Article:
King of Kings (1961 film)  

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King of Kings is a 1961 American Biblical epic film made by Samuel Bronston Productions and distributed by Metro-Goldwyn-Mayer. Directed by Nicholas Ray, the film is a dramatization of the story of Jesus of Nazareth from his birth and ministry to his crucifixion and resurrection, with much dramatic license.

Contents

Plot

In 63 BC, Pompey conquered Jerusalem and the city was sacked. He entered the Temple to seize the treasure of Solomon and massacred the priests there. He discovered that the treasure is only a collection of scrolls of the Torah. These Pompey held over a fire until an old priest reached for them imploringly. Pompey relented and handed them to the old man and left to carry out massacres of enemy villages and towns.

Many years later, a series of rebellions break out against the authority of Rome, so the Romans crucify many of the leaders and place Herod the Great on Judea's throne.

A carpenter named Joseph and his wife Mary, who is about to give birth, arrive in Bethlehem for the census. Not having found accommodation for the night, they take refuge in a stable, where the child, Jesus, is born. The shepherds, who have followed the Magi from the East, gather to worship him. However, Herod, informed of the birth of a child-king, orders the centurion Lucius to take his men to Bethlehem and kill all the newborn male children.

Mary and Joseph flee to Egypt with the child. The Massacre of the Innocents occurs, Herod dies, killed in his death throes by his son Herod Antipas, who then takes power. In Nazareth, Jesus, who is now twelve years old, is working with Joseph when soldiers arrive under the command of Lucius, who realizes that Jesus escaped the massacre of the infants. But Lucius does nothing and only asks that Mary and Joseph register their son's birth before the year's end.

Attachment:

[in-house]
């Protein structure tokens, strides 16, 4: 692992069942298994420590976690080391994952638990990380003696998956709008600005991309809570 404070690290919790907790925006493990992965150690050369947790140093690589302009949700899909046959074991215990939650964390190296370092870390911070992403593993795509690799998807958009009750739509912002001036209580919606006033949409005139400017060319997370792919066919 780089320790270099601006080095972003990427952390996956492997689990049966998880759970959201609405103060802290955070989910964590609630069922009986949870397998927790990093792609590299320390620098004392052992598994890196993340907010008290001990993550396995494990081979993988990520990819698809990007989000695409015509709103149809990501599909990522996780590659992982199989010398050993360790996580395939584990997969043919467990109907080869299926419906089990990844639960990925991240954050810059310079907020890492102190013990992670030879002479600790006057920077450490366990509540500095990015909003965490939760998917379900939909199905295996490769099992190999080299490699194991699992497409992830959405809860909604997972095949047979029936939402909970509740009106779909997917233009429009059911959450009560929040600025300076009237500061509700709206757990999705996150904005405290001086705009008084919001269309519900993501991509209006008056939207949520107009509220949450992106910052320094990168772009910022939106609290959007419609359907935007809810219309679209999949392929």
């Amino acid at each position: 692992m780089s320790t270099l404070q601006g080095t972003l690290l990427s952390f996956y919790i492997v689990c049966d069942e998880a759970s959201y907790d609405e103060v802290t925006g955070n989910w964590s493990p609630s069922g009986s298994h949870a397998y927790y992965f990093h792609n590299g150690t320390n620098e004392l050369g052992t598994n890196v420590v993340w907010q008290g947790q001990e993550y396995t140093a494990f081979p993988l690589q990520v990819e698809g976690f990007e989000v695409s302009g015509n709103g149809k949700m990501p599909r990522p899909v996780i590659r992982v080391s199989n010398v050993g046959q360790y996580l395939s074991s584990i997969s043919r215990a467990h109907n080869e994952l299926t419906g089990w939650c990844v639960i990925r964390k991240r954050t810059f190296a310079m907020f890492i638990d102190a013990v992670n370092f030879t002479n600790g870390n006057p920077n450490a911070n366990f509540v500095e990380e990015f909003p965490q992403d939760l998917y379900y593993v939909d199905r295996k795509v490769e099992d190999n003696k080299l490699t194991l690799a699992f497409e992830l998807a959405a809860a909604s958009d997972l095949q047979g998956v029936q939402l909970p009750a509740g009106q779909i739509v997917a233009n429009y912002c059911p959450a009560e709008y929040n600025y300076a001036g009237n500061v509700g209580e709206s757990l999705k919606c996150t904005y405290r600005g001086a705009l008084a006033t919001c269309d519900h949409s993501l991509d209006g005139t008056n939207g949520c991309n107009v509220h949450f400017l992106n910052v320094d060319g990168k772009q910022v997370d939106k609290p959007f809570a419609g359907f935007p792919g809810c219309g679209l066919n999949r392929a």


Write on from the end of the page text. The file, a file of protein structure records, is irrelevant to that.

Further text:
Years pass and Jewish rebels led by Barabbas and Judas Iscariot prepare to attack a caravan carrying the next governor of Judea, Pontius Pilate and his wife Claudia. The ambush fails, partly due to the diligence of Lucius, and Barabbas and Judas flee for their lives.

Pilate and Herod Antipas meet on the banks of the River Jordan, where John the Baptist preaches to the crowds. Jesus arrives here, now 30 years of age. He is baptized by John, who recognizes that he is the Messiah. Jesus goes into the desert, where he is tempted by Satan. After forty days, Jesus travels to Galilee, where he recruits his Apostles.

In Jerusalem, Herod Antipas arrests John the Baptist, who is visited by Jesus in prison. Judas leaves the rebel Barabbas and joins the Apostles. Jesus begins to preach and gather crowds, among which are Claudia, Pilate's wife, and Lucius. Herod reluctantly beheads John on a whim of his stepdaughter, Salome, who despises him.

Herod, Pilate and the High Priest Caiaphas are terrorized by the works and miracles of Jesus. Barabbas plots a revolt in Jerusalem during Passover, during which time Jesus enters the holy city in triumph and goes to the Temple to preach. The rebels storm the Antonia Fortress, but the legions of Pilate, having learned of the plot, ambush and crush the revolt, massacring the rebels. Barabbas ends up arrested.

Jesus meets the disciples on the evening of Thursday, having supper one last time with them and afterwards goes to pray at Gethsemane. In the meantime, Judas wants Jesus to free Judea from the Romans, and, to force his hand, Judas delivers him to the Jewish authorities. Jesus is brought before Caiaphas and then brought before Pilate. Pilate starts the trial, but sensing that the issue is one of Jewish sensibilities, sends him to Herod Antipas, who, in turn, sends him back.

Pilate is infuriated by Antipas' returning of Jesus and commands his soldiers to scourge Jesus. The people demand the release of Barabbas, and Pilate bows to their pressure and sentences Jesus to be crucified. Jesus, wearing a crown of thorns on his head, carries his cross to Golgotha where he is crucified with two thieves, one of them being the penitent thief Dismas.